The descent begins as soon as you get off the bus.  And the views at the top are breathtaking.

IMG_9219    IMG_9222

I didn’t see a sign for the percent grade for the first 5 miles.  However, I can say that it was a lot.  And we were all moving pretty quick.  And it was fun!  I did feel the descent pulling me down, I was just hoping that it wouldn’t be that big of a deal.  Revel offers free photos of the runners, which is nice.  I usually don’t buy pictures of myself running …. cuz they just aren’t cute!  Smile   But this is one of the free photos.

80214b11e1bec214d0c66c55f7a22fef326090df17000c2c2b70939b5ee51579   IMG_9230

Initial road down from Timberline was closed to thru traffic, which was nice.  Aid stations were set up every couple miles.  Potties, water, Gatorade, first aid, Deep Blue rub, food & gels. 

Second 5 miles were at a 6% grade.  The views were hidden behind big pines, the race course joined roads with vehicular traffic, and it was starting to get hard.  I’d say miles 1-4 were fun.  Miles 4-8, I noticed things were starting to tighten up.  And by mile 10, I was slowing down and it was actually starting to hurt. 

IMG_9227   IMG_9226  IMG_9229

The sun came out.  It was warming up as we were heading down, down, down. 

IMG_9228   IMG_9213 

After mile 15, it started to flatten out, and there we even some inclines in the distance.  By this point, all the people who could handle the terrain were long gone.  My friends were long gone.  I was run/walking but not alone.  Lots of people also struggling.  I tried to enjoy the scenery but really just wanted to be done.  Lots of aches, pains & tightness by this point. I stopped several times and used the Deep Blue rub that was on course.  I was so happy to see the 20 mile sign, but also in disbelief that it was “only” mile 20 and I still had another 6.2 miles!

IMG_9208  IMG_9211

As always, the finish line finally arrived.  I was in the pain cave by then.  The race organizers did a great job.  As did the volunteers and support on course.  Finish line festivities included a NormaTec Recovery Boot station.  Donuts & Pizza.  Local Beer.  But ultimately, we were just ready to pack it up and head out.  Since we flew to the Pacific Northwest to grab a new state in our journey to run a marathon in every state, well, you may have guessed it.  We had to pack up and head to Washington to run a marathon the following day.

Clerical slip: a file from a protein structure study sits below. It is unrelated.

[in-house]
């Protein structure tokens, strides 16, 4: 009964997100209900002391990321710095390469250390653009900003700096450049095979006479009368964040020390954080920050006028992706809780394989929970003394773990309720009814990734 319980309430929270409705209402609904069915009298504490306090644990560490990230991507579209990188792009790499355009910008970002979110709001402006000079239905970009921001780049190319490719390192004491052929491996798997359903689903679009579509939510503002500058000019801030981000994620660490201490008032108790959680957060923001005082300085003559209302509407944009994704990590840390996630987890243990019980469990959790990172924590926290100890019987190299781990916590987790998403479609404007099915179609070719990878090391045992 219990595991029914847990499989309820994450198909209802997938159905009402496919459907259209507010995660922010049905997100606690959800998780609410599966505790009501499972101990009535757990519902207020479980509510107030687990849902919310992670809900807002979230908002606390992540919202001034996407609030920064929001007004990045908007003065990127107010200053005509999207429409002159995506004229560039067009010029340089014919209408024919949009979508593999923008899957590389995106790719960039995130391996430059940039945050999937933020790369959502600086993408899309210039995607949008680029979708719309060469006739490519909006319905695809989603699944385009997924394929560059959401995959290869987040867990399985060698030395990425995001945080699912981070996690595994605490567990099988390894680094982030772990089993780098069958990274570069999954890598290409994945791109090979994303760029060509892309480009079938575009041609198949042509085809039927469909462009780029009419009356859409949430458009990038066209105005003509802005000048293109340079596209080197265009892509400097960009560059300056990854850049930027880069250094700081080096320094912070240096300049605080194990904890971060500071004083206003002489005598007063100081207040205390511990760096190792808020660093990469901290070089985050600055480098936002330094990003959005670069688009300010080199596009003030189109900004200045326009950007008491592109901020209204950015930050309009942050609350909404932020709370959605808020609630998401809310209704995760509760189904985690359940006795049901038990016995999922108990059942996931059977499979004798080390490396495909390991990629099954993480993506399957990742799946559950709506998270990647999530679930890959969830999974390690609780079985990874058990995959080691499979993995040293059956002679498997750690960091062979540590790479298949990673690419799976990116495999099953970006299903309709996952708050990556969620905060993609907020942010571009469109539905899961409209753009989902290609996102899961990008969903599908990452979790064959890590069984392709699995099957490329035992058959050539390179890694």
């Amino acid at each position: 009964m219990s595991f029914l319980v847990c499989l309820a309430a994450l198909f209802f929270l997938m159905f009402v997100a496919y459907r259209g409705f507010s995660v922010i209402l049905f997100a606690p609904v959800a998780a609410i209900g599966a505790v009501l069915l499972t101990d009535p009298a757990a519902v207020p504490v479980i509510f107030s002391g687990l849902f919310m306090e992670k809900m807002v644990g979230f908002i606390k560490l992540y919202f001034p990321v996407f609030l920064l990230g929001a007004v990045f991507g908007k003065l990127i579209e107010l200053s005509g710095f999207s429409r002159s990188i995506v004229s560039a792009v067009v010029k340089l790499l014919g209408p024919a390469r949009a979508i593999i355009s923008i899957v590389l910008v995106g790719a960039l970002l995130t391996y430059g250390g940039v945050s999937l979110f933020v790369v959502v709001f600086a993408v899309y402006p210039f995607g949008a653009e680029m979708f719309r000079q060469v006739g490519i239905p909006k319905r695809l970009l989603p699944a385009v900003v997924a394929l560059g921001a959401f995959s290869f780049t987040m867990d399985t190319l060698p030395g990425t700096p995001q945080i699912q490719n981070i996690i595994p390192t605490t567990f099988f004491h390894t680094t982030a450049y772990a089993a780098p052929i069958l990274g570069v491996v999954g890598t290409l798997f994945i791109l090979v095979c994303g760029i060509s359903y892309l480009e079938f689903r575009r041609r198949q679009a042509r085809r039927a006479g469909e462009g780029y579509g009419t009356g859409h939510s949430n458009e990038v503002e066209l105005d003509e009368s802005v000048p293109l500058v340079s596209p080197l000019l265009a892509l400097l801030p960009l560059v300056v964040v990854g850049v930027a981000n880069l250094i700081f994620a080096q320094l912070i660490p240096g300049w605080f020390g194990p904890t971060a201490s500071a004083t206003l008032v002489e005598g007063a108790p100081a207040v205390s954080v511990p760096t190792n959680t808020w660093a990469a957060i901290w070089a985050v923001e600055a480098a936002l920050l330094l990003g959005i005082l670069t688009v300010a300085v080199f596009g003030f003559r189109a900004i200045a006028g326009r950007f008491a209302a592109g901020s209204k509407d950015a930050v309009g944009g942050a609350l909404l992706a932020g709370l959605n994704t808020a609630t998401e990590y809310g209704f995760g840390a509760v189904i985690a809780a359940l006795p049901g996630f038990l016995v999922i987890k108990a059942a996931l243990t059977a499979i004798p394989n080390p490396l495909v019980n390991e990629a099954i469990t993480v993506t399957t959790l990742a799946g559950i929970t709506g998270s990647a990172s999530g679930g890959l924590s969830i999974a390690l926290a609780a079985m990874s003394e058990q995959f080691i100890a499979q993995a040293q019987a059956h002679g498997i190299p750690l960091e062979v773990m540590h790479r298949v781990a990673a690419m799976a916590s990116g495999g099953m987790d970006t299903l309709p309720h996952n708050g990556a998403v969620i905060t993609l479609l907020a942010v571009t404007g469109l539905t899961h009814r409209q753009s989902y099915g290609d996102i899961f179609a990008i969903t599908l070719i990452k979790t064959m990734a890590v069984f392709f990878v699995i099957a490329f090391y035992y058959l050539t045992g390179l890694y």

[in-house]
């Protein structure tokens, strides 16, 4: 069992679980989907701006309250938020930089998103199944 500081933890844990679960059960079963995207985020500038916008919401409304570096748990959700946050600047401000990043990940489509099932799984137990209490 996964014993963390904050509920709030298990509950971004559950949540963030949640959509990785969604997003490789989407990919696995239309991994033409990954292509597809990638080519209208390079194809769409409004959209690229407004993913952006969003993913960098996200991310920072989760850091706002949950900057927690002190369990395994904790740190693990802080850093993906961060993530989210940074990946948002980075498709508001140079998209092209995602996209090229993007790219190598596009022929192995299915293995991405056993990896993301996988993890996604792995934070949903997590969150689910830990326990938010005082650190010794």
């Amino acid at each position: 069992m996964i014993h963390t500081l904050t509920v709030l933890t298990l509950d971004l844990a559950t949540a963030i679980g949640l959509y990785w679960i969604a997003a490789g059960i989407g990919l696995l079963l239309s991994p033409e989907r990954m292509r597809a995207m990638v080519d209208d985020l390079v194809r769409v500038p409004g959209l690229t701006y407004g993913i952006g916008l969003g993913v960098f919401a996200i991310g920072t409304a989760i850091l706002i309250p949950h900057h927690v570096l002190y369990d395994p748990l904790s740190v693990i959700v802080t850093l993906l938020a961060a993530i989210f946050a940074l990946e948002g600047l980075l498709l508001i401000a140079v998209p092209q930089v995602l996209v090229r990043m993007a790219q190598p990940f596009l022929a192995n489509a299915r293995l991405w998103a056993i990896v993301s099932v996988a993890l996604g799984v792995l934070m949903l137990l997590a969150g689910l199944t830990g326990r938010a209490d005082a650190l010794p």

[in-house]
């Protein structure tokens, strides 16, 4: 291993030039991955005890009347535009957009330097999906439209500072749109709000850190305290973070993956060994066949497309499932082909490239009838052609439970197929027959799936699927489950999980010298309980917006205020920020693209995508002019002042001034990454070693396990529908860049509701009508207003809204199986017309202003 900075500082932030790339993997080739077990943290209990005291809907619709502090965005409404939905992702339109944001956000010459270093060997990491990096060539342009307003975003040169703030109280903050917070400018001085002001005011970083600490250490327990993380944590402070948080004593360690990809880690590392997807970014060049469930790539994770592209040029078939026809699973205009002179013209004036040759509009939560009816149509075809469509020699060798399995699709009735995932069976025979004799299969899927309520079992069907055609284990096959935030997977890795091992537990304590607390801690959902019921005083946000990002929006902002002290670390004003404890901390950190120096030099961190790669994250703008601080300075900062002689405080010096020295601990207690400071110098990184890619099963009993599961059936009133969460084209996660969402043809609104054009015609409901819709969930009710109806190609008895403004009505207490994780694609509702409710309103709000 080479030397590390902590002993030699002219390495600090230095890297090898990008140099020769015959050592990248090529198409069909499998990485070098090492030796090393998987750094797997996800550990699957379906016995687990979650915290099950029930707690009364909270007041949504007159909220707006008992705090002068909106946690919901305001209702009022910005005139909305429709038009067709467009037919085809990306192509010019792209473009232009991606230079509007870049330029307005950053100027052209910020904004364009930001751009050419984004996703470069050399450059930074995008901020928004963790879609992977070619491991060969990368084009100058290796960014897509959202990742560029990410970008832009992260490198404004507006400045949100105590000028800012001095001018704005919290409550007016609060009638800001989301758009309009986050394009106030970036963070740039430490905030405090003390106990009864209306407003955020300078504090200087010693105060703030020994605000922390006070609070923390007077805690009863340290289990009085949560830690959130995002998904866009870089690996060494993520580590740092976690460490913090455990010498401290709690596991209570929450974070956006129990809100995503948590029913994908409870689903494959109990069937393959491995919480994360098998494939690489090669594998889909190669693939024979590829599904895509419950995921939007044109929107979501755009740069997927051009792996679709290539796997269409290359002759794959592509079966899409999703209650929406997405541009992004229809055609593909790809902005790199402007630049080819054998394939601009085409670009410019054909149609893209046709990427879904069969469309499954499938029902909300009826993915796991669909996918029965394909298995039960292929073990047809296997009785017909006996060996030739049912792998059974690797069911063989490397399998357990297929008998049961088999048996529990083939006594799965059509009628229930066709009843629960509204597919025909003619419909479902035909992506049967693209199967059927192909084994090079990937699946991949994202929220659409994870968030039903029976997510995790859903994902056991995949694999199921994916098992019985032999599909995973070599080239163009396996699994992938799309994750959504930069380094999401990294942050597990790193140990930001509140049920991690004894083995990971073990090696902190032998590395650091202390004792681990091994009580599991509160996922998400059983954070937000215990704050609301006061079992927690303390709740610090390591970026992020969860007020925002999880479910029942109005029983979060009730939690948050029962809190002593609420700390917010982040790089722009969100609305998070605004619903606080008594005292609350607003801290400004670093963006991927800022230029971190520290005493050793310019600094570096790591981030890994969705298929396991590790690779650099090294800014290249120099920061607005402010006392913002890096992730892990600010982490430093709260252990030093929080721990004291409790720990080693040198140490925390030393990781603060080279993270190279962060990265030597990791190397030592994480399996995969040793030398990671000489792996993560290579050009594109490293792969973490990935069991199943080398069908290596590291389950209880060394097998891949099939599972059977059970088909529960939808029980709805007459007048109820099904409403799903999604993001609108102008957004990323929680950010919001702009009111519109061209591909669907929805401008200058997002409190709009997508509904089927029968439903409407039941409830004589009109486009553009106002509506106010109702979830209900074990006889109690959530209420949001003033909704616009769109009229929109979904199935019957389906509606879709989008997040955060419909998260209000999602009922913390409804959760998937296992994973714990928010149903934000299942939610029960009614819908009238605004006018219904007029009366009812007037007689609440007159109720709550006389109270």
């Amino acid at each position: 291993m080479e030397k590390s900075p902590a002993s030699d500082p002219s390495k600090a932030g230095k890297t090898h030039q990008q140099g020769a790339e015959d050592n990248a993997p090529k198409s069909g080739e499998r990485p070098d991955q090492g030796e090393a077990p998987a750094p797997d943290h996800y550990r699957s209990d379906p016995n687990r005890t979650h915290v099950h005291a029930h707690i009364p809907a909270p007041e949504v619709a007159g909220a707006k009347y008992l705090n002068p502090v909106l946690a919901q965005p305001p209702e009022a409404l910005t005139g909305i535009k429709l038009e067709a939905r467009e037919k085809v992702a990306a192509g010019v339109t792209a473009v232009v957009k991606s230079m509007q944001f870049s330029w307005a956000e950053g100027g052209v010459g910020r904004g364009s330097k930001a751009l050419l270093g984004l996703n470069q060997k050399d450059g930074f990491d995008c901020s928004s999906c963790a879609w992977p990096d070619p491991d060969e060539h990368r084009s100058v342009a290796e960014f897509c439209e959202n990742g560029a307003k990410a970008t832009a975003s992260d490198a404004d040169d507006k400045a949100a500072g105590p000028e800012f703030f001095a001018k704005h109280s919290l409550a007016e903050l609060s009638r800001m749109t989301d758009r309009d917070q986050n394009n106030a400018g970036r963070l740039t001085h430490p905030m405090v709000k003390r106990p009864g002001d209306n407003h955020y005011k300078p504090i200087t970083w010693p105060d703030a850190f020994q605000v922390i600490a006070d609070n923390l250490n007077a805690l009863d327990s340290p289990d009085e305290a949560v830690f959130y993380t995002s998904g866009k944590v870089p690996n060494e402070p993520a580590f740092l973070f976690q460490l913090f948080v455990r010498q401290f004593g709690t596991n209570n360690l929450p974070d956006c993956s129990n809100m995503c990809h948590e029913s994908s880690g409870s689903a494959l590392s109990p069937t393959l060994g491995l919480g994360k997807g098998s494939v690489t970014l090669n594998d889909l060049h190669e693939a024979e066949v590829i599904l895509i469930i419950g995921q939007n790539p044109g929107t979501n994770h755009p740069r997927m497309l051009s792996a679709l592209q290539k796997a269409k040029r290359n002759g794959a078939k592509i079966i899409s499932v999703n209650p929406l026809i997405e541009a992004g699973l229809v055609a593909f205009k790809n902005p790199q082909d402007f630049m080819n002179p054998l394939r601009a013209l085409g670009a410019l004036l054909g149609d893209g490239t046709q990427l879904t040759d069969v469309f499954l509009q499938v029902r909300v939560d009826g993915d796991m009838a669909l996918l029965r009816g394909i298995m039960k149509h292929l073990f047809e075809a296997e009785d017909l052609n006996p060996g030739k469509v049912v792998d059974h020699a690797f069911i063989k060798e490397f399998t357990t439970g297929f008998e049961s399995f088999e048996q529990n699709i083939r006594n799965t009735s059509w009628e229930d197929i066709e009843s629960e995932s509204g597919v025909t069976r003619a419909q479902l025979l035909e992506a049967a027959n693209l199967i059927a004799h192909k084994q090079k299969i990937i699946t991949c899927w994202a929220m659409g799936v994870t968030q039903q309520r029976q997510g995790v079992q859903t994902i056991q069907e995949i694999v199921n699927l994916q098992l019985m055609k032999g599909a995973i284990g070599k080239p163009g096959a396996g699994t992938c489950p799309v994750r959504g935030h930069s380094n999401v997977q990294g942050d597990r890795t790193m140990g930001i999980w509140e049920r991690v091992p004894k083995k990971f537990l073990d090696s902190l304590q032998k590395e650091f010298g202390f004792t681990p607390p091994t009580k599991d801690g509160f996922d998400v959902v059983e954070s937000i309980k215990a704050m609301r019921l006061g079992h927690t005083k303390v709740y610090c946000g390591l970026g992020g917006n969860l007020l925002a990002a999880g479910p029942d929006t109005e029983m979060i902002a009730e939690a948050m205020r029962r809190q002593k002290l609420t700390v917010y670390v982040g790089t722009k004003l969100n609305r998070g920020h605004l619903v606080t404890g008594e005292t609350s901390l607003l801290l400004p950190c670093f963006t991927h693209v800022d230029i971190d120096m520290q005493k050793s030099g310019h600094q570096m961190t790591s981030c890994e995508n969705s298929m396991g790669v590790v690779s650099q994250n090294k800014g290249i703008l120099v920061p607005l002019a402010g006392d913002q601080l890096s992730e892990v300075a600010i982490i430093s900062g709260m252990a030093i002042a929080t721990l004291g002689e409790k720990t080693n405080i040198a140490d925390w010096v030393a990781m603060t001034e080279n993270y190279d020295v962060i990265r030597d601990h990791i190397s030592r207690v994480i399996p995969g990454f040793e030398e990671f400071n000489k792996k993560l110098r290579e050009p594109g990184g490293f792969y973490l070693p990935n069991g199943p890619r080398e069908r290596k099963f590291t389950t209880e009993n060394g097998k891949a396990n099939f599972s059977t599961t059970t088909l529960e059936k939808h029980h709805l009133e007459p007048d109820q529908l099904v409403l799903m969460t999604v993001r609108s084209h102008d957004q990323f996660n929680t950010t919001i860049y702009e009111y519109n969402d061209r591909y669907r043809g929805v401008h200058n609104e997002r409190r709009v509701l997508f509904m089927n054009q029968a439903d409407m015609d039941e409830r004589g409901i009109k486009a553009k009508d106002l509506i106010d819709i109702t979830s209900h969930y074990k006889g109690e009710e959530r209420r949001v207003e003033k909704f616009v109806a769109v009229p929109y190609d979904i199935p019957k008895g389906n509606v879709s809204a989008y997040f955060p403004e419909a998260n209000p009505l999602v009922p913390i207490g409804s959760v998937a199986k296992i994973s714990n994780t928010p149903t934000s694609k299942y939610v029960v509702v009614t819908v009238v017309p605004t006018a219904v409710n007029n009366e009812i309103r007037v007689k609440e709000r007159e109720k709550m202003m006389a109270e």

SWAG – Revel Race shirt (upcharge for long sleeve or tank top) & Goodr sunglasses.  Marathon Maniac race shirt, luggage tab & extra medal for the Marathon Maniac & Half Fanatic Race Series. 

IMG_0037  IMG_0038

Mt Hood was my 54th marathon; Oregon was my 31st state. 

I’ve had some questions on tips on how to train for a downhill marathon.  I wish I had some to give.  This was the hardest marathon I’ve ever done.  The hardest endurance event that I’ve ever done.  The downhill pounding really requires a lot of strength, not only in your legs but also your core.  The recovery has been long.  I’m almost 3 weeks post race and my legs are still heavy.  I’ve had 2 massages.  Done a lot of cycling.  And no running.  My body is just not ready to run.  I’ll try something short this week.  Maybe.  Not really sure how one could adequately prepare for a downhill run of this magnitude without living somewhere with ample elevation for training.  If you figure it out, please let me know!  At this point, we can say we tried a downhill marathon.  It was hard.  Harder than it should have been.  And we probably won’t try anything this steep again.  But only time will tell.

Heading to Washington State next!  In an attempt to see something other than run courses, we did stop at Snoqualmie Falls in Snoqualmie, WA.   Pictures of the falls below.  Race report on day 2, the Super Marathon in Snoqualmie Pass, WA up next!

IMG_9261 IMG_9253 

** Happy Running, All! ** Amanda – TooTallFritz

Ironman Texas 2019–The Woodlands

IMTX logo-2

I’ve been MIA, training for Ironman Texas!  I didn’t really say much about it on social media or even to my friends/family until basically it was time to race.  I told my parents a mere month before it actually happened.  They worry and I was trying to keep Mom’s stress at a minimum.  Smile  As most of you probably know, I’ve been recovering from the bike crash/concussion that occurred in early September 2018 and my training started a bit behind, in comparison to others.  I didn’t know if I was actually going to do the race but started back training and attempting a build at the end of December to try to figure it out.  Thankfully, in December the doc gave me a nerve block to help with the rear occipital lobe pressure headaches (due to my occipital bone pinching/pressing on my occipital nerve) and I was off & running, quite literally within a day or so of the nerve block.  I’m still not 100% but I’m so much better than I was and I just adjusted training accordingly & thankfully my bestie, Julie  M. really helped with the driving and travel to TX to keep my fatigue going into race day as low as possible.  So I should really dedicate this race to Dr. Kidder and Julie for all her help.  Huge thanks to both!

The Woodlands, TX is a beautiful area but its also busy.  Think major suburb of a large city, Houston in this instance.  And its named appropriately because there are quite literally trees and wooded areas everywhere.  Hard to even know what businesses are around because everything is hidden by trees.  That being said, everything was smooth and getting around was easy thanks to Google Maps.  Packet pick up was beside the canal in a parking area.  Hardest part of packet pick up was deciding where to park.  But once we figured that out, we saved that garage location as a favorite on our gps unit and parked there for EVERYTHING.  Plus it was nice because we could walk along the canal, where we would eventually be swimming, to get to the Ironman Village.